4. The time you’ve taken with your students is so wise. The time to reflect, struggle, and then take action is the important work that we do everyday. Thanks for sharing a view into your students’ world!

  5. I love this insight, “Students can be selfish. They get their feelings hurt and strike back. But then they reflect and come up with some startling ideas that make me realize there’s a lot more underneath.” In that case, I, too, am a lifelong student, selfish and sensitive and reactive, until I stop to reflect, reconsider, and reframe, and eventually reconstruct. QFT sounds very cool–I’m going to have to look more into it.

  6. Julieanne,
    Words of Wisdom: “But then they reflect and come up with some startling ideas that make me realize there’s a lot more underneath.”
    Also part of Contrast/Contradiction: “Students can be selfish. They get their feelings hurt and strike back. But then they reflect and come up with some startling ideas that make me realize there’s a lot more underneath.”

    What I love most is that especially when a lesson does not go as planned, you do not jump in and rescue. You wait to see. . . and wait . . . and wait. Time for ideas to gel is so important for students and adults – a theme in both your post and Tara’s today! First responses, even by a teacher, are not always the most powerful! Students MUST do the work! ❤

    • Thanks Fran!
      When I read Tara’s post realized we were in that same uncomfortable place. I love how there was a contrast & contradiction in this. I didn’t name or think that as I wrote this. That’s just human I guess.

      • It’s hard but we need to embrace the uncomfortable because “good things” come out the other side if we can just manage to be patient!!! ( I love “naming” – makes me feel smart!)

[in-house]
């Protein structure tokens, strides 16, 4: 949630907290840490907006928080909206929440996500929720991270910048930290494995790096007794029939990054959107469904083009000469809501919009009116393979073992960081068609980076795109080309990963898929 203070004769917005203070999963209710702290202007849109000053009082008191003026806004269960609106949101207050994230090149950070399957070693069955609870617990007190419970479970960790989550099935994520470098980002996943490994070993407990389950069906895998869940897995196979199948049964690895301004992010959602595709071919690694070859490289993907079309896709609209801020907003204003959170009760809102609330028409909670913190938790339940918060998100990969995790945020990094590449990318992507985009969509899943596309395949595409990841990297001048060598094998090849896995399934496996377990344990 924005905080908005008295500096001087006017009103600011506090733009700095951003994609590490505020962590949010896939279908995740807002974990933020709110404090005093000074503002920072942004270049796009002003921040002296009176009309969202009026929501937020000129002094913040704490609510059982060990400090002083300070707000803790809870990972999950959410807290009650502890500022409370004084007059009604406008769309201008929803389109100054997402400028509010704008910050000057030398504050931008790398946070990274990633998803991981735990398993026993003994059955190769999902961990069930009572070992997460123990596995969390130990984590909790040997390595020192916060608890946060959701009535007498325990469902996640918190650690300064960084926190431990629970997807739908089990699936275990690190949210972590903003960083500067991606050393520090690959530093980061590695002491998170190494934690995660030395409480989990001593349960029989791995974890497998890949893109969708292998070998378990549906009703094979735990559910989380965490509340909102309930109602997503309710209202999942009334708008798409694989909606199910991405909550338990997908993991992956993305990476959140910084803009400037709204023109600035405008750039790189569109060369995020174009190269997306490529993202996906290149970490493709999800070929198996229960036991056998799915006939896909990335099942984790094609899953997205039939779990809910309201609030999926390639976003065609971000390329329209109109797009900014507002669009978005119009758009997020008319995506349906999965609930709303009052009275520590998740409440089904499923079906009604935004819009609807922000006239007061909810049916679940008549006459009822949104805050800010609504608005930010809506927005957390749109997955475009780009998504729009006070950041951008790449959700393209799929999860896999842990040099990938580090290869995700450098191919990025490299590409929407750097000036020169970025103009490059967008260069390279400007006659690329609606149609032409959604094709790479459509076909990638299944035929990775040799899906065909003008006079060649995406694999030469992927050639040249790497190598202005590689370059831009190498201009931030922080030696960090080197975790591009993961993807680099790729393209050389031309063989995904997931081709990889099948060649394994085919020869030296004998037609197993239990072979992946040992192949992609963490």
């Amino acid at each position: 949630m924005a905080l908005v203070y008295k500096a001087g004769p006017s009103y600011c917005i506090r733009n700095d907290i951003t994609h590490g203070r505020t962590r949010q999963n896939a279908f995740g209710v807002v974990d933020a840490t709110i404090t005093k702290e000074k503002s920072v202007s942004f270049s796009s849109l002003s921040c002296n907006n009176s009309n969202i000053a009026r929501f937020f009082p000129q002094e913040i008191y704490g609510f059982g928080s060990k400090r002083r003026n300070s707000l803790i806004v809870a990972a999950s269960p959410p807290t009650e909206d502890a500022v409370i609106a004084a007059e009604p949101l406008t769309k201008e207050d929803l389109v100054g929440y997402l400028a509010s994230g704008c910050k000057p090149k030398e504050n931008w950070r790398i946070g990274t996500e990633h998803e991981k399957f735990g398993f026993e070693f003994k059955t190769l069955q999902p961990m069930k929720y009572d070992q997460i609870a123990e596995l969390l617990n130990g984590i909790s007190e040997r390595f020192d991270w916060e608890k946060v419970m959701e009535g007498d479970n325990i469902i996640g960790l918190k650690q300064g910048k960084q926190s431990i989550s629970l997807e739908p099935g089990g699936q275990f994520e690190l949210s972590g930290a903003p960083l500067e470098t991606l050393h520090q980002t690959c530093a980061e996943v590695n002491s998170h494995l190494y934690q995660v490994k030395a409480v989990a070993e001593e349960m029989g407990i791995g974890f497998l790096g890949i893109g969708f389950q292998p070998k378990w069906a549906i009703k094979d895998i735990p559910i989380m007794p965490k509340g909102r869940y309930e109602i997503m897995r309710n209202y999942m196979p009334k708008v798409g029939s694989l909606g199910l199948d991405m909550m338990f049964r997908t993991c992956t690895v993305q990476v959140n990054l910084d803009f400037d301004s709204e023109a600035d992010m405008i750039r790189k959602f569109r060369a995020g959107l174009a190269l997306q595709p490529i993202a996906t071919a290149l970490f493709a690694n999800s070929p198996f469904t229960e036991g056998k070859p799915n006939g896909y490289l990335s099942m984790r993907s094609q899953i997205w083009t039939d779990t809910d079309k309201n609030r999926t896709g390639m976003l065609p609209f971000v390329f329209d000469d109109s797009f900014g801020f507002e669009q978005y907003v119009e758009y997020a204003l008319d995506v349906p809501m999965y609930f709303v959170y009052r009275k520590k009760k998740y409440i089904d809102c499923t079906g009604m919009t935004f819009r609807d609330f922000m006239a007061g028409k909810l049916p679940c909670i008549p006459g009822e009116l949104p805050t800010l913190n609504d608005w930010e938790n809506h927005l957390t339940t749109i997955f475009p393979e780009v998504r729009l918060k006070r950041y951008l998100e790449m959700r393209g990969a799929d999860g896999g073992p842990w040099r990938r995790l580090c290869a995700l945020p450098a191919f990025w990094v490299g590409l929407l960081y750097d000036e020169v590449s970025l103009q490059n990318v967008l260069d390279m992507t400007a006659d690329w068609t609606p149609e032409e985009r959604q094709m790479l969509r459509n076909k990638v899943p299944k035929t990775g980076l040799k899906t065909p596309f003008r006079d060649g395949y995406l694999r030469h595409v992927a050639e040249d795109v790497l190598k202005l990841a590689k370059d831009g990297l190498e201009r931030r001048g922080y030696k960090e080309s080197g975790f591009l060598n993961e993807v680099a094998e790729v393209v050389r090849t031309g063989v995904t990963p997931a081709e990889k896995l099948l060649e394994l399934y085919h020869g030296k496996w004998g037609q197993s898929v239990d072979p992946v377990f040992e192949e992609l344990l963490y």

7. Rich discussions going on in your class. Your students came up with a significant list of questions. A lot to ponder and reflect about.

  8. There are so many layers to the incredible teaching you’re doing with your students, Julieanne. Can Isabelle be in your class? (NOTE: That’d require you to move to Pennsylvania when she becomes of age! 😉 Haha!)

  9. I attended a workshop once and the leader encouraged (and challenged) us teachers to not place our “take away” upon students, but instead to stay tight lipped and see where students go with it because it is often different than where we think they’ll go. I think it awesome that you are listening to your students’ voices even though it may different than you intended. Great post!

    • Yes! Keeping my mouth shut is difficult!! I so want to say things that I’m thinking. I’ve found they (students) help me see more from their comments even when they don’t get the full take away I do!

  10. There a lot of different ideas here, and I can see your classroom is a busy place! I hope your students are able to connect the dots and begin to find their voice in the huge arena of social justice.

  11. I am hoping you are putting this away in your NCTE folder. This is amazing and powerful thinking and teaching. It is hard, but some of the best ideas are. Carry on!

  12. Every week I love reading your thoughts, Julieanne, and seeing your examples, I believe that your thought-filled ways of teaching shows up in the actions of your students. (They) “come up with some startling ideas that make me realize there’s a lot more underneath.” Thanks for a great slice.

  13. Every time I read what’s happening in your class, I am in awe of the thinking your students engage in because of your guidance/instruction. Some great work happening here.

  14. Love the layers of learning in your classroom –the way you wrote this allows the reader to experience both the layers of teaching and learning for the students. Ending with the layers of student kindness you didn’t expect truly was a close in ending. Beautifully written!
    Clare and Tammy

  15. I love the questions your students developed around kindness. I’m so curious what they will think of as they explore those questions. Your blog first introduced me to QFT which I’ve used a few times now with great results. I don’t always know what I want students to do with the questions they generate, though. I’m reading Make One Small Change right now and hoping to get more ideas. And if you’d like to consider taking your teaching on the road, may I suggest South Dakota?? We do have some lovely wide open spaces!